Foreclosure filings were reported on 503,462 U.S. properties during the fourth quarter, a 5 percent decrease from the previous quarter — despite a 9 percent quarter-over-quarter increase in bank repossessions — and a 14 percent decrease from the fourth quarter of 2011. The fourth quarter total was the lowest quarterly total since the third quarter of 2007, when 448,145 U.S. properties received foreclosure filings.
As of the end of the year, more than 1.5 million homes were in some stage of foreclosure or bank-owned, up 9 percent from the end of 2011, but still 31 percent below the peak of 2.2 million at the end of 2010. Foreclosure inventory had dropped to a 57-month low of 1.3 million in May 2012, but has since risen off that low.
Florida accounted for the biggest share of foreclosure inventory of any state with 305,766 properties in some stage of foreclosure or bank owned (20 percent of the national total), followed by California with 212,172 (14 percent), Illinois with 135,858 (9 percent), Ohio with 76,015 (5 percent), and New York with 69,044 (5 percent).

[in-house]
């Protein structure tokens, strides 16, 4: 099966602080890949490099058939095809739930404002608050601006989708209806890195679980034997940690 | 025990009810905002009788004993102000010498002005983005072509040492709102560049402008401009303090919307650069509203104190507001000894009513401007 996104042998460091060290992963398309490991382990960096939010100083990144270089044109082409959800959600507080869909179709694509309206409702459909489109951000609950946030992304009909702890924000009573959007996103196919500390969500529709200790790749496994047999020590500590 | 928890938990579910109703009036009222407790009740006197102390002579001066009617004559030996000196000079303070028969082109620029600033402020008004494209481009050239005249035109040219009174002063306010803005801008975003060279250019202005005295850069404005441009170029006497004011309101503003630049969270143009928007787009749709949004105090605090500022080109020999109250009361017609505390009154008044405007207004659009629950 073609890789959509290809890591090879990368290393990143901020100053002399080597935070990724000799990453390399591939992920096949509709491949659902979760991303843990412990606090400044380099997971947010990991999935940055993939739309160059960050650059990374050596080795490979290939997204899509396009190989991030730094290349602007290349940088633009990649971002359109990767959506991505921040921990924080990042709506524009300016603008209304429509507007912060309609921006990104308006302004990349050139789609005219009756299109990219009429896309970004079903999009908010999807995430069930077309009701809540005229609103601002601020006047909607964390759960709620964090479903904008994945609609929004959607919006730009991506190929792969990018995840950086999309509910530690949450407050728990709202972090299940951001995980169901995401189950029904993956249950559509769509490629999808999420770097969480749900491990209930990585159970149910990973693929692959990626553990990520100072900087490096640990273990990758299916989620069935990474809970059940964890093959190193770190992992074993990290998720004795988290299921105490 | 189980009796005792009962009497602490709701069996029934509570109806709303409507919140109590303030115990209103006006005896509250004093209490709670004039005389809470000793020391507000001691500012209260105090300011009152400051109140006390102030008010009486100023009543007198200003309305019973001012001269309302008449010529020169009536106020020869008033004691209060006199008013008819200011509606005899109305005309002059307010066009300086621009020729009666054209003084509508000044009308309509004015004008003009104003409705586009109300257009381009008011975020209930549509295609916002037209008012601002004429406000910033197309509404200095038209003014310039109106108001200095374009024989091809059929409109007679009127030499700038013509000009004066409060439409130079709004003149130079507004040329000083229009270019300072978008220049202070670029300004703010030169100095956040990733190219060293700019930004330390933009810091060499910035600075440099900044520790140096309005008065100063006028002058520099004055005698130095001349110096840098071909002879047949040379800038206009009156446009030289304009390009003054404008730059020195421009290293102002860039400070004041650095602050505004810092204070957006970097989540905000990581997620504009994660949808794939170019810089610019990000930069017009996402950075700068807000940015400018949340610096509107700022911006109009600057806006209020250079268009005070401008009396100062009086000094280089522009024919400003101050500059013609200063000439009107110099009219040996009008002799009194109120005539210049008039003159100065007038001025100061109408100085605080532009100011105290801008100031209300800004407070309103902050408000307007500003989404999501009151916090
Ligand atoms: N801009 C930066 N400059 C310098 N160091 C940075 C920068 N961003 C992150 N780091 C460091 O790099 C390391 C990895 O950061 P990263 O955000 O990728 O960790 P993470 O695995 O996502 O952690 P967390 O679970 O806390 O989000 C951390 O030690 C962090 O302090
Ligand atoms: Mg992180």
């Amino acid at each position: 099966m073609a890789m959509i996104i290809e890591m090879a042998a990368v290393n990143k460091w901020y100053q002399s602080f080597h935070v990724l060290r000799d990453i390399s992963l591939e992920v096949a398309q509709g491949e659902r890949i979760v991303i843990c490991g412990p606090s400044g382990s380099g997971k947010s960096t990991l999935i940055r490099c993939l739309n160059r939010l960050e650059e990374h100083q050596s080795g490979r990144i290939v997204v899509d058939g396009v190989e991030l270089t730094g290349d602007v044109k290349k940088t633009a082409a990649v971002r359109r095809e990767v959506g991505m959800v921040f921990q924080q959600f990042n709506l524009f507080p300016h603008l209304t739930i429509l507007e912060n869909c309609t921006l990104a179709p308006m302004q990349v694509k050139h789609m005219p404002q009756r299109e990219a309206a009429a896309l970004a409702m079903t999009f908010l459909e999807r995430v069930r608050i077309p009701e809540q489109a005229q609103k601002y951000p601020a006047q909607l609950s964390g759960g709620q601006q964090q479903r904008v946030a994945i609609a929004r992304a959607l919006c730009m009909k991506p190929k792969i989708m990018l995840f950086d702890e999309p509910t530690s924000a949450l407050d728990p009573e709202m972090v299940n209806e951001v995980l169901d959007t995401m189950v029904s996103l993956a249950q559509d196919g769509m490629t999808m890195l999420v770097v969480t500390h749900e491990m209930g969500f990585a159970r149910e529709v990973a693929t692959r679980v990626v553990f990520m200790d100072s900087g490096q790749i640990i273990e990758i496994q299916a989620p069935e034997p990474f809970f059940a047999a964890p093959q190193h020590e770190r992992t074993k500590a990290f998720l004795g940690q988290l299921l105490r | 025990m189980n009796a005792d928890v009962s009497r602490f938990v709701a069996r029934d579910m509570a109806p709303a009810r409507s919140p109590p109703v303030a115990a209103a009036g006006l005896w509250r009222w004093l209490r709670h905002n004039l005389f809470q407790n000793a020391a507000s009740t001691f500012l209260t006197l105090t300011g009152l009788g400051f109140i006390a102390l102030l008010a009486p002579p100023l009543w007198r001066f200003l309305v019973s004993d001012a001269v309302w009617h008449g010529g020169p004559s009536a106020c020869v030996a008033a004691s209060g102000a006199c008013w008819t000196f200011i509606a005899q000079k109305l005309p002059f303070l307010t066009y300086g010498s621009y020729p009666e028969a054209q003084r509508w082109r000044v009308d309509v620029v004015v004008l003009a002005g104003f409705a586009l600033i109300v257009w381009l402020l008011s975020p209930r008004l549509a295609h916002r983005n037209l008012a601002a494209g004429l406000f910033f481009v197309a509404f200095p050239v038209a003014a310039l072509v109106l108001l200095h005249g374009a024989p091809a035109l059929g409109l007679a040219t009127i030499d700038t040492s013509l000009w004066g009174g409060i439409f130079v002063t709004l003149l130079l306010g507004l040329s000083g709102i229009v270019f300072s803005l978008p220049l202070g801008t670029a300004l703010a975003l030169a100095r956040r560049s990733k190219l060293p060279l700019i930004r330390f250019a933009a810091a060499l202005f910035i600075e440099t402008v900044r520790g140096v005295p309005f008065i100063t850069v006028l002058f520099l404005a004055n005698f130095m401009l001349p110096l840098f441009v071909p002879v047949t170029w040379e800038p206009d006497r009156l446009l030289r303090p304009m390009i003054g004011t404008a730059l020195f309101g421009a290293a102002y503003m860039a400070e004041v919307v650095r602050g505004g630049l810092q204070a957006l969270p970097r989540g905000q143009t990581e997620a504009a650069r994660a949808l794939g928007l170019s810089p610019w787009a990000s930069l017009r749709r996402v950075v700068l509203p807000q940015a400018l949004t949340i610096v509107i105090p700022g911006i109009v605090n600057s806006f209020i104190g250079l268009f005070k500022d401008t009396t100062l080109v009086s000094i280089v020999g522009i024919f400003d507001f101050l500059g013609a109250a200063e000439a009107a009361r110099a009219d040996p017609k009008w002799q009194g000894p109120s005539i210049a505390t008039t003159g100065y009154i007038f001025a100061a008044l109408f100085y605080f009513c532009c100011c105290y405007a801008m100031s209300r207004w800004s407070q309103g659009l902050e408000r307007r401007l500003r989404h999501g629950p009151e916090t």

Lenders with the most inventory of bank-owned (REO) properties were the government-backed entities of Fannie Mae, Freddie Mac and the U.S. Department of Housing and Urban Development (HUD) with a combined 26 percent of all REO inventory, followed by Bank of America with 8 percent, Wells Fargo with 6 percent, US BankCorp with 4 percent and Chase with 4 percent.
Of the properties in some stage of foreclosure or bank owned at the end of 2012, an estimated 37 percent had a market value between $100,000 and $200,000, while an estimated 27 percent had a market value between $50,000 and $100,000, and an estimated 15 percent had a market value between $200,000 and $300,000.